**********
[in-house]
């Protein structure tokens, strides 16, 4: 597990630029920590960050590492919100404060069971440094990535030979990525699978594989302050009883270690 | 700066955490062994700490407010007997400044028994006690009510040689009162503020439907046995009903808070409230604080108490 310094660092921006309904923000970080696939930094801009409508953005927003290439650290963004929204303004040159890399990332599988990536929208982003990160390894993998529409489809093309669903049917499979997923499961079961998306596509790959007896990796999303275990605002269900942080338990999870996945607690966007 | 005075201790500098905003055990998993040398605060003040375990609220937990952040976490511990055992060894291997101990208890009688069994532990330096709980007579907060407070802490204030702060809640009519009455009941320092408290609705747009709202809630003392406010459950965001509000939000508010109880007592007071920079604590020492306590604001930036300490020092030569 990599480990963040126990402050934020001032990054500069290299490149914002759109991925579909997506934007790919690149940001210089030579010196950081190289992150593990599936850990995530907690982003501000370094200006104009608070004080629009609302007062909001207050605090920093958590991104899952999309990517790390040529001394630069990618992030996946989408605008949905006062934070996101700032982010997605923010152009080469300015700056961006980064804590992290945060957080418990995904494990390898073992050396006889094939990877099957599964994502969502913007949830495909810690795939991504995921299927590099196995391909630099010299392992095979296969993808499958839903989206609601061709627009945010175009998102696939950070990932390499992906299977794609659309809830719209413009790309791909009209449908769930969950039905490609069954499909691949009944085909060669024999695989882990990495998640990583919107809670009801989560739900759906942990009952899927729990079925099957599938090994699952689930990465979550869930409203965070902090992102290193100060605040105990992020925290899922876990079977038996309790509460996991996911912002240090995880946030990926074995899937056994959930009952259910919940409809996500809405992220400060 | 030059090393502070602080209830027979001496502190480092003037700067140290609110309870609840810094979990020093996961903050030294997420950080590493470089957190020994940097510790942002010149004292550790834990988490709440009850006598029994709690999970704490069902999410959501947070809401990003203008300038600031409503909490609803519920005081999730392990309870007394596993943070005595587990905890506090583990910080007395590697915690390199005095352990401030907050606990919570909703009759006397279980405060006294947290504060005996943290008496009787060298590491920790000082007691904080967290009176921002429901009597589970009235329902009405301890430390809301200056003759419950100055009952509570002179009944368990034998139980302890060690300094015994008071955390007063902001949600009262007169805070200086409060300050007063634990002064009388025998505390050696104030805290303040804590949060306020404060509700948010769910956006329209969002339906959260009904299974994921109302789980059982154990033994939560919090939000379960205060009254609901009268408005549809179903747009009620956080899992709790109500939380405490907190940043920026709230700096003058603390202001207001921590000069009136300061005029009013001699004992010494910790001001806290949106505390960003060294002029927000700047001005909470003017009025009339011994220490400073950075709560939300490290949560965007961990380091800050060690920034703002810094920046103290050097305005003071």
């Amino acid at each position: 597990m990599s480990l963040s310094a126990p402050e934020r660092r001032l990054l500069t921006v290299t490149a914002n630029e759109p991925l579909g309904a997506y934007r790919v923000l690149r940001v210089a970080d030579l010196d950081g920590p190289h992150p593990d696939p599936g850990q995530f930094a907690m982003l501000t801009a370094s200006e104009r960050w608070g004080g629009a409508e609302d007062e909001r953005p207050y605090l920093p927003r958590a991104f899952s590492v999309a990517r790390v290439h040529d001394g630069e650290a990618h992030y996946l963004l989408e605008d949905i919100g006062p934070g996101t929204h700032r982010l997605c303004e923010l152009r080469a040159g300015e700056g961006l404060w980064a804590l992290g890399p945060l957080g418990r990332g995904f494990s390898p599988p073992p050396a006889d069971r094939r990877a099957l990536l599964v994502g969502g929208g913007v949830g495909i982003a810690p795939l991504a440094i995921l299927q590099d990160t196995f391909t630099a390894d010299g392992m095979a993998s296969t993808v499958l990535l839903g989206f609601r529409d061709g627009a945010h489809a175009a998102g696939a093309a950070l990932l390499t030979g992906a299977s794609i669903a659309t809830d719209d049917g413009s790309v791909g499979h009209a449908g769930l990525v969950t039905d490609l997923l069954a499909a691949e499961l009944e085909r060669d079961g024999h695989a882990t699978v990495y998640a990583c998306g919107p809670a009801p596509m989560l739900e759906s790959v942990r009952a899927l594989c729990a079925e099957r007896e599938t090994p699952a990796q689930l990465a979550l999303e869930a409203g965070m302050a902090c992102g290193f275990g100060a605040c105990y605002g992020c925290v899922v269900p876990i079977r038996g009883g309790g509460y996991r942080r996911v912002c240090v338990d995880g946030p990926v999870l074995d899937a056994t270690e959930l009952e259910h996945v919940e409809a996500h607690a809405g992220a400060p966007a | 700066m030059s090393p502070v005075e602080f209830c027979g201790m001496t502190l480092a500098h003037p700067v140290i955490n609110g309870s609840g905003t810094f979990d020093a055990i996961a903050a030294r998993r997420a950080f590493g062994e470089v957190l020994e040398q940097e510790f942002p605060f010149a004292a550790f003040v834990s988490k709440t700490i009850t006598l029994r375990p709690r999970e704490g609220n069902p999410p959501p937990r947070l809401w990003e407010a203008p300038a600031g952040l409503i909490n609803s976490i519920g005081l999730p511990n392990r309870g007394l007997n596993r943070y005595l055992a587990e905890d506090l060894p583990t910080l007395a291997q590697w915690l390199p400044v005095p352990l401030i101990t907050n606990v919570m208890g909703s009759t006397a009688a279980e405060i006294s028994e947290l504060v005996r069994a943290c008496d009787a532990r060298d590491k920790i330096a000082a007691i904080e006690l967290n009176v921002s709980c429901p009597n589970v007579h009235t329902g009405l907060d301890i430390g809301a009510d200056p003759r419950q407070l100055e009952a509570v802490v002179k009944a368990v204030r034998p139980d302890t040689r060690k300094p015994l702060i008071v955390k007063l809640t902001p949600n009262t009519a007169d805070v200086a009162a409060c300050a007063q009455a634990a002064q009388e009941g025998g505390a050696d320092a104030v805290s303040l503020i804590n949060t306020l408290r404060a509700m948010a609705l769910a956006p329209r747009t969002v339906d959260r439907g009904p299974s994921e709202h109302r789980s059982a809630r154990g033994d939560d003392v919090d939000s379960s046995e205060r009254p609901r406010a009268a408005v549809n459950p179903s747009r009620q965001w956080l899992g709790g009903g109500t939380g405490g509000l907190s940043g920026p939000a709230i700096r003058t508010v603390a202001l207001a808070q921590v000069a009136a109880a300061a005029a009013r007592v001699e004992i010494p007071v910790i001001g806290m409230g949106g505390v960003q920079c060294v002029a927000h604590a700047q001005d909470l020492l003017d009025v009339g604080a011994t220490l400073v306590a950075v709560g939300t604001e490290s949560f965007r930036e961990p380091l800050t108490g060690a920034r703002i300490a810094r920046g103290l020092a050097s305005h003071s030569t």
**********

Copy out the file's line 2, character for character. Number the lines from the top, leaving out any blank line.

């Protein structure tokens, strides 16, 4: 597990630029920590960050590492919100404060069971440094990535030979990525699978594989302050009883270690 | 700066955490062994700490407010007997400044028994006690009510040689009162503020439907046995009903808070409230604080108490 310094660092921006309904923000970080696939930094801009409508953005927003290439650290963004929204303004040159890399990332599988990536929208982003990160390894993998529409489809093309669903049917499979997923499961079961998306596509790959007896990796999303275990605002269900942080338990999870996945607690966007 | 005075201790500098905003055990998993040398605060003040375990609220937990952040976490511990055992060894291997101990208890009688069994532990330096709980007579907060407070802490204030702060809640009519009455009941320092408290609705747009709202809630003392406010459950965001509000939000508010109880007592007071920079604590020492306590604001930036300490020092030569 990599480990963040126990402050934020001032990054500069290299490149914002759109991925579909997506934007790919690149940001210089030579010196950081190289992150593990599936850990995530907690982003501000370094200006104009608070004080629009609302007062909001207050605090920093958590991104899952999309990517790390040529001394630069990618992030996946989408605008949905006062934070996101700032982010997605923010152009080469300015700056961006980064804590992290945060957080418990995904494990390898073992050396006889094939990877099957599964994502969502913007949830495909810690795939991504995921299927590099196995391909630099010299392992095979296969993808499958839903989206609601061709627009945010175009998102696939950070990932390499992906299977794609659309809830719209413009790309791909009209449908769930969950039905490609069954499909691949009944085909060669024999695989882990990495998640990583919107809670009801989560739900759906942990009952899927729990079925099957599938090994699952689930990465979550869930409203965070902090992102290193100060605040105990992020925290899922876990079977038996309790509460996991996911912002240090995880946030990926074995899937056994959930009952259910919940409809996500809405992220400060 | 030059090393502070602080209830027979001496502190480092003037700067140290609110309870609840810094979990020093996961903050030294997420950080590493470089957190020994940097510790942002010149004292550790834990988490709440009850006598029994709690999970704490069902999410959501947070809401990003203008300038600031409503909490609803519920005081999730392990309870007394596993943070005595587990905890506090583990910080007395590697915690390199005095352990401030907050606990919570909703009759006397279980405060006294947290504060005996943290008496009787060298590491920790000082007691904080967290009176921002429901009597589970009235329902009405301890430390809301200056003759419950100055009952509570002179009944368990034998139980302890060690300094015994008071955390007063902001949600009262007169805070200086409060300050007063634990002064009388025998505390050696104030805290303040804590949060306020404060509700948010769910956006329209969002339906959260009904299974994921109302789980059982154990033994939560919090939000379960205060009254609901009268408005549809179903747009009620956080899992709790109500939380405490907190940043920026709230700096003058603390202001207001921590000069009136300061005029009013001699004992010494910790001001806290949106505390960003060294002029927000700047001005909470003017009025009339011994220490400073950075709560939300490290949560965007961990380091800050060690920034703002810094920046103290050097305005003071």